Shoe flower (Hibiscus Rosa sinensis) Commonly known as Japa pushpa or Chembarathi, Hibiscus belongs to the Malvaceae family has a showy petals usually flowering in red colors. The women from ancient times are using the combination of hibiscus flower with herbal oils have proved to have amazing effects in hair care. It is one of the most luxurious and exotic way to pamper the health of your hair. 

The topical application of the formulated herbal hair oil on the denuded skins of experimental animals showed excellent hair growth initiation as well as hair growth completion, which was comparable to standard minoxidil. It was also observed that in hair oil treated group the texture of hair was coarse, rough and hard as compared to the hair of minoxidil 2% treated group which were short and silky. However the exact mechanism of hair growth stimulation is still not known and further studies are a perquisite in order to evaluate the exact mechanism behind hair growth stimulation. Literature survey reveals that minoxidil is accompanied by some unwanted side effects like withdrawal alopecia, headache & dizziness etc, which limits its extensive usage or its suitability for commercial exploitation, hence along with the mechanism of action and compounds showing bioactive properties in formulated hair oil, further research work is desirable to isolate and develop compound exhibiting properties similar to minoxidil, but with lesser or mild side effects.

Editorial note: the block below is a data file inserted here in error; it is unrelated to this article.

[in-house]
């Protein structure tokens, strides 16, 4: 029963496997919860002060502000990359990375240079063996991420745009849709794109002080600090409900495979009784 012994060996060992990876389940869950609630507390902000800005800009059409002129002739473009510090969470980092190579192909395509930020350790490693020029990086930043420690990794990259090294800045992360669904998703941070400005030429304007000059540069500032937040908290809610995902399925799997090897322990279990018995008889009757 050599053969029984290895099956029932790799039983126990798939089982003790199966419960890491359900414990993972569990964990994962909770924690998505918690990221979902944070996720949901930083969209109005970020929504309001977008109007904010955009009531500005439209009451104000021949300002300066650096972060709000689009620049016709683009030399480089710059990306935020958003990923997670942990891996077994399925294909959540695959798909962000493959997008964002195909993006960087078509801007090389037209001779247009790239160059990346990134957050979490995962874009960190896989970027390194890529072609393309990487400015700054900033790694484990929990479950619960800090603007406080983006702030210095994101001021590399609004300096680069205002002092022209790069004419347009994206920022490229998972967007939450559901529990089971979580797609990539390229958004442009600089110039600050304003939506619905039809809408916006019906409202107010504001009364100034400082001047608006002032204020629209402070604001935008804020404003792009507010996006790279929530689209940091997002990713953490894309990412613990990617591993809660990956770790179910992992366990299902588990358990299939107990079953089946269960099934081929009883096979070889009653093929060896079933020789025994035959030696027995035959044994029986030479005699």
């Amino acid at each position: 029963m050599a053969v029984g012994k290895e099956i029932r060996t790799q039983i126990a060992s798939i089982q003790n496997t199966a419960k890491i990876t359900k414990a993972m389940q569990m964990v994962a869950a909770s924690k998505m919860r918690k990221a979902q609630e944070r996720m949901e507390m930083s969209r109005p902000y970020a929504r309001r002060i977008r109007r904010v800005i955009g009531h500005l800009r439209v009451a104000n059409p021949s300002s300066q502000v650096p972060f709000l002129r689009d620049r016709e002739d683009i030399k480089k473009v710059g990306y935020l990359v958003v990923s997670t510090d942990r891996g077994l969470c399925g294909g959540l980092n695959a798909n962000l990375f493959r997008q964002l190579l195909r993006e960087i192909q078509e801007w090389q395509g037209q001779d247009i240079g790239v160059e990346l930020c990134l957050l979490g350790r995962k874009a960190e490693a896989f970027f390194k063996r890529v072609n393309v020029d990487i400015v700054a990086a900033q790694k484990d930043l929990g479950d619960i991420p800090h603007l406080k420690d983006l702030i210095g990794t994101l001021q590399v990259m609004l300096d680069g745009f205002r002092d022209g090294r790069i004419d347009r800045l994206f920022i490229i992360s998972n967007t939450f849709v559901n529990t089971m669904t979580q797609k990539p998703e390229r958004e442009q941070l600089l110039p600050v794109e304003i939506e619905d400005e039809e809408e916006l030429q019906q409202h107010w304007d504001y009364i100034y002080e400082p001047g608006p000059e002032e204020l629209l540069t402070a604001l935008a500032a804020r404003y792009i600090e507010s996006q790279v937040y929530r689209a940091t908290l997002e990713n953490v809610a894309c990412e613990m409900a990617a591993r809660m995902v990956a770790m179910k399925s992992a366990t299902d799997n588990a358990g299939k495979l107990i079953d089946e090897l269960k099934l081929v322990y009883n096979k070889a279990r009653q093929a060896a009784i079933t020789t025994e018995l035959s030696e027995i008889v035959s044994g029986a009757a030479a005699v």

(Inter. J. Curr. Trends Sci. Tech., 2010 151) 

Much likely the hibiscus has gained a huge popularity throughout India and have achieved a holy platform sharing with tulsi-Basil leaves. They are usually used in all kinds of rituals and festivals in India which displays all the benefits. According to Ayurveda these leaves consist of numerous elements that benefit hair and scalp. It is widely used for the treatment of dandruff and hair fall.

Be it the world of Ayurveda or the traditional Chinese herbal medicines the concoction of herbal oil with the hibiscus flowers show a great effect on the scalp posses good amount of properties which helps to restore the health of our skin and hair. 

The flowers help if used regularly. The extracted juices of the flowers are blended with hair dyes like henna and indigo. The properties of hibiscus have gained world wide acknowledgement because of the astounding results it showed on the hair scalp and hair fall troubles.

Hibiscuses have soothing and cooling effect on the scalp. Usually dandruff creates rashes in scalps and worsens the condition of the scalp. When hibiscus extraction is mixed with herbal oil and applied on the scalp it produces a very soothing effect and also repairs the damage that is created due to dandruff. Undoubtedly it also helps in eliminating the dandruff from the scalp.